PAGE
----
Family & Social Child Developement
Keeping your child safe from sexual predators
Sexual abuse is a frightening risk for every child, but parents often wonder when and how to talk to their kids about this topic. Instead of turning away from the harsh reality, here are some steps you can implement early on and reinforce often to help protect your child.
Let them create their own safety network
Teach your child about having five adults they can trust who will believe in them under all circumstances. They should inform their safety network if anyone makes them feel uncomfortable, unsafe or bad about anything. Let the child decide who they want to add to their safety network.
Talk to your kids
The idea is not to scare them but to educate them. Telling them about good touch and bad touch as early as possible will go a long way in keeping them safe against the lurking dangers of sexual predators, even if you are not there to physically monitor them, for instance in school or on public transport. Talk to them also about the potential dangers for them to meet sexual predators online and to watch out for tactics that an online predator may use.
Their body, their choice
Kids as early as three years of age should be able to understand if you tell them that parts of their body are private and not for anyone to touch. Also, let them know that they cannot be forced to touch someone else's private parts. Keep the talk simple and focus on appropriate and inappropriate behaviour rather than going into lengthy discussions. Use real names of the body parts rather than made up names.
Go beyond strangers
Most predators are familiar to kids so its necessary to tell them not to spend much time beyond their safe network and in unfamiliar surroundings. The majority of abuse is not committed by strangers but by people you know or even loved ones.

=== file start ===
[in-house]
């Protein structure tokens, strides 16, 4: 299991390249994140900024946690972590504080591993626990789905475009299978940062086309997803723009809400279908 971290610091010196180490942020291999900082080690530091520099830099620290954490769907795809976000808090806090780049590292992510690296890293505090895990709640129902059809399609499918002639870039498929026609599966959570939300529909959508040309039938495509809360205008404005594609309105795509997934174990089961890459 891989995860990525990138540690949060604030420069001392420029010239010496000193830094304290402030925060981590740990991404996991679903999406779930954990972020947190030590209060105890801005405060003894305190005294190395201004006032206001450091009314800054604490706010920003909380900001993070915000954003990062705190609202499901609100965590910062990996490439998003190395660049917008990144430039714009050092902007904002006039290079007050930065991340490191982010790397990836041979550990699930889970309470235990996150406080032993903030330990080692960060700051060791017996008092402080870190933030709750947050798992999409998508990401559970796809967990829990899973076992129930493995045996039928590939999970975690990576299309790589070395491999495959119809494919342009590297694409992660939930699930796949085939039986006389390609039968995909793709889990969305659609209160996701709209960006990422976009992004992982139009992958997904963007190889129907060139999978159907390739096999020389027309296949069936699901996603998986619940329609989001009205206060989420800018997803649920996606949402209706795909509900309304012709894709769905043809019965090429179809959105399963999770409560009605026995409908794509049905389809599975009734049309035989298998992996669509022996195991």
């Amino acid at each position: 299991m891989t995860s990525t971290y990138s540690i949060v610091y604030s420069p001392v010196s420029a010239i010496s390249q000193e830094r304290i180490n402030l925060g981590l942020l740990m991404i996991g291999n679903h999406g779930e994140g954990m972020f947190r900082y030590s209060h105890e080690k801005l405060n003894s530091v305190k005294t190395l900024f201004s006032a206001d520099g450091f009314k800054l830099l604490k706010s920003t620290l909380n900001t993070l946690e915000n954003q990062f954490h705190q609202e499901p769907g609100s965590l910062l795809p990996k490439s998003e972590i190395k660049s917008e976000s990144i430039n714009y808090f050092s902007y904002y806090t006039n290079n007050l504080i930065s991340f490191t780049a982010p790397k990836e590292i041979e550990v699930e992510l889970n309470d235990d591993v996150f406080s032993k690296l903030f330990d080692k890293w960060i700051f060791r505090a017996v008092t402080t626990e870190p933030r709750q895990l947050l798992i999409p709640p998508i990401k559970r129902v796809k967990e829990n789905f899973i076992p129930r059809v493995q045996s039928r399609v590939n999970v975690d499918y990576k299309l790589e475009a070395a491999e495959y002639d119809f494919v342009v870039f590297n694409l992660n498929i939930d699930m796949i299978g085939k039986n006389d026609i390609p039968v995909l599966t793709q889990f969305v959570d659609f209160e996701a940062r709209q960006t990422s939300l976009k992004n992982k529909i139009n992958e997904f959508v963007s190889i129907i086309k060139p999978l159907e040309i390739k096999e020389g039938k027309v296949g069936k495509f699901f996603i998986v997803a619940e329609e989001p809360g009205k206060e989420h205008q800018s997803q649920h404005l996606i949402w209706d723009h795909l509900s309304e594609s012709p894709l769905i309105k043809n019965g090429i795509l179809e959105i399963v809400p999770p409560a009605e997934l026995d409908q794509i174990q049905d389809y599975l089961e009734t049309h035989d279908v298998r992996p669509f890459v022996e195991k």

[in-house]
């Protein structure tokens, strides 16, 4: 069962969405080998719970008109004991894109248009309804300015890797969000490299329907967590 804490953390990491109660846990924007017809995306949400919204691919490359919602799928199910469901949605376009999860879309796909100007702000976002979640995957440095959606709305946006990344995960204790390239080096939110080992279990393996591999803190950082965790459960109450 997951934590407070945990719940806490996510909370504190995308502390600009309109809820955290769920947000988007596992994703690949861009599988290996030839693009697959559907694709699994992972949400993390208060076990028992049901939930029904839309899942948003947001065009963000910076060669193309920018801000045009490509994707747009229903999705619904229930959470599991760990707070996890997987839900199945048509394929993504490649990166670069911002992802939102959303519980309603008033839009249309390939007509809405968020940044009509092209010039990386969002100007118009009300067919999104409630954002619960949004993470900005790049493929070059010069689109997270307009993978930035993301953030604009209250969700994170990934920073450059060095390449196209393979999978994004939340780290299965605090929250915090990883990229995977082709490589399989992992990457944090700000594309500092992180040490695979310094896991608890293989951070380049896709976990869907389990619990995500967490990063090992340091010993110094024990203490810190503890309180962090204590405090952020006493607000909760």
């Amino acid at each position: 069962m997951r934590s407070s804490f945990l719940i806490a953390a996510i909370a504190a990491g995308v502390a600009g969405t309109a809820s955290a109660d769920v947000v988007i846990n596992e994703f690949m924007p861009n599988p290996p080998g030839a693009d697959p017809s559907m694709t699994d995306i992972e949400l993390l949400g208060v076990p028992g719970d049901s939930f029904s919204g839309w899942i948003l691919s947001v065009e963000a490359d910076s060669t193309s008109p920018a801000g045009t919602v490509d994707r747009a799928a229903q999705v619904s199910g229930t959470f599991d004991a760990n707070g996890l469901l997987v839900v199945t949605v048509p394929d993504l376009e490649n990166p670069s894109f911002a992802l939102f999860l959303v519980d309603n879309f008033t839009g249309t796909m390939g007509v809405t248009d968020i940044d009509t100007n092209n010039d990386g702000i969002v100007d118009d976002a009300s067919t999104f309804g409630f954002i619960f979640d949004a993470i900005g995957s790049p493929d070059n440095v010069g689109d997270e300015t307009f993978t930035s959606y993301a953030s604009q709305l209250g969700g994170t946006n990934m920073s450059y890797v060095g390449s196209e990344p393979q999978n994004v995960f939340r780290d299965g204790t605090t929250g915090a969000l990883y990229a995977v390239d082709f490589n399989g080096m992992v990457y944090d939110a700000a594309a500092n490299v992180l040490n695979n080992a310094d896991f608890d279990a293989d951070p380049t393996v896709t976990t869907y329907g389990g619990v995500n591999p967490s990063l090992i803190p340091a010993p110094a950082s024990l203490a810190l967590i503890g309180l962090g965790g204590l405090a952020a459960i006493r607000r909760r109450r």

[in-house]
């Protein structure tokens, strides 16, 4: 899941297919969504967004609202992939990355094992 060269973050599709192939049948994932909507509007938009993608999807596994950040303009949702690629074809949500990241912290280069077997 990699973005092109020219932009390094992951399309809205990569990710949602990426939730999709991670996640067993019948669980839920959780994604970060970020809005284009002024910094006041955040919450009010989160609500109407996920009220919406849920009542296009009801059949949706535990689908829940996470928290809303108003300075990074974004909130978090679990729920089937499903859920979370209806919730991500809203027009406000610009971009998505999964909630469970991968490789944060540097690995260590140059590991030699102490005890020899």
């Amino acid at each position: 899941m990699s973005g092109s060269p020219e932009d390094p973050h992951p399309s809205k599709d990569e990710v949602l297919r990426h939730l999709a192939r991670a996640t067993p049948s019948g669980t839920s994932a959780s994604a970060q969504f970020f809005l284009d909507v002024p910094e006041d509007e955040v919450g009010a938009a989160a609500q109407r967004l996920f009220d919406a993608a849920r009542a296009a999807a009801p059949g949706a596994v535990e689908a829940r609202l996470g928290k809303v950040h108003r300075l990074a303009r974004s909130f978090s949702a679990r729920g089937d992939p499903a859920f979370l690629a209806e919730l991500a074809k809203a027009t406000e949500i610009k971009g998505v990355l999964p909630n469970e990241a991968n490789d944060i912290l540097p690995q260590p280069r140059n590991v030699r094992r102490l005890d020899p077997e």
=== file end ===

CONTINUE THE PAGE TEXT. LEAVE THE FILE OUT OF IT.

Danger of secrets
A majority of sexual predators manipulate the kids to keep the abuse as their little secret. It is important to remind your child that no adult should ever ask them to keep a secret, even you as a parent, or else it will confuse the child. Teach your child to inform their adult safety network straightaway in such a scenario.
Believe in your child
It is important to believe in your child. Constantly questioning their beliefs will make them scared and reluctant to share their fears with you. It is necessary to create a relationship of trust and faith with your kids, especially when you are explaining to them about inappropriate touching. They should know that you believe in them and not be angry if they ever come and share their concerns and fear about any such incident.
Be informed and selective about where your child goes for a sleepover, preferably with friends whose parents are known to you. Avoid large groups as a missing child may be difficult to spot. And always trust your gut instinct when it comes to your child and their safety. It's better to be mean to them than to take a chance for a mishap to occur.
Be available for them
Keep some time aside exclusively for your child where they have your undivided attention. This will encourage them to come and share their concerns and fears.
Do not hesitate to take corrective action when it comes to your notice about any untoward incident concerning your child. It is better to be safe than sorry.
What to do if you suspect abuse?
If you suspect a case of child abuse, report it immediately. The Ministry of Social and Family Development in Singapore carries investigations into child abuse cases. The following agencies can be contacted to report cases of suspected abuse:
Child Protective Service Helpline: 1800-777 0000
Child Protection Specialist Centres
Monday Friday 9.30am 5.30pm
Big Love Child Protection Specialist Centre
Monday Friday 9.00am 6.00pm
Monday Friday 9.00am 1.00pm; 2.00pm 6.00pm
You can also contact the Police Divisional HQ or the nearest Police Post in the neighbourhood.
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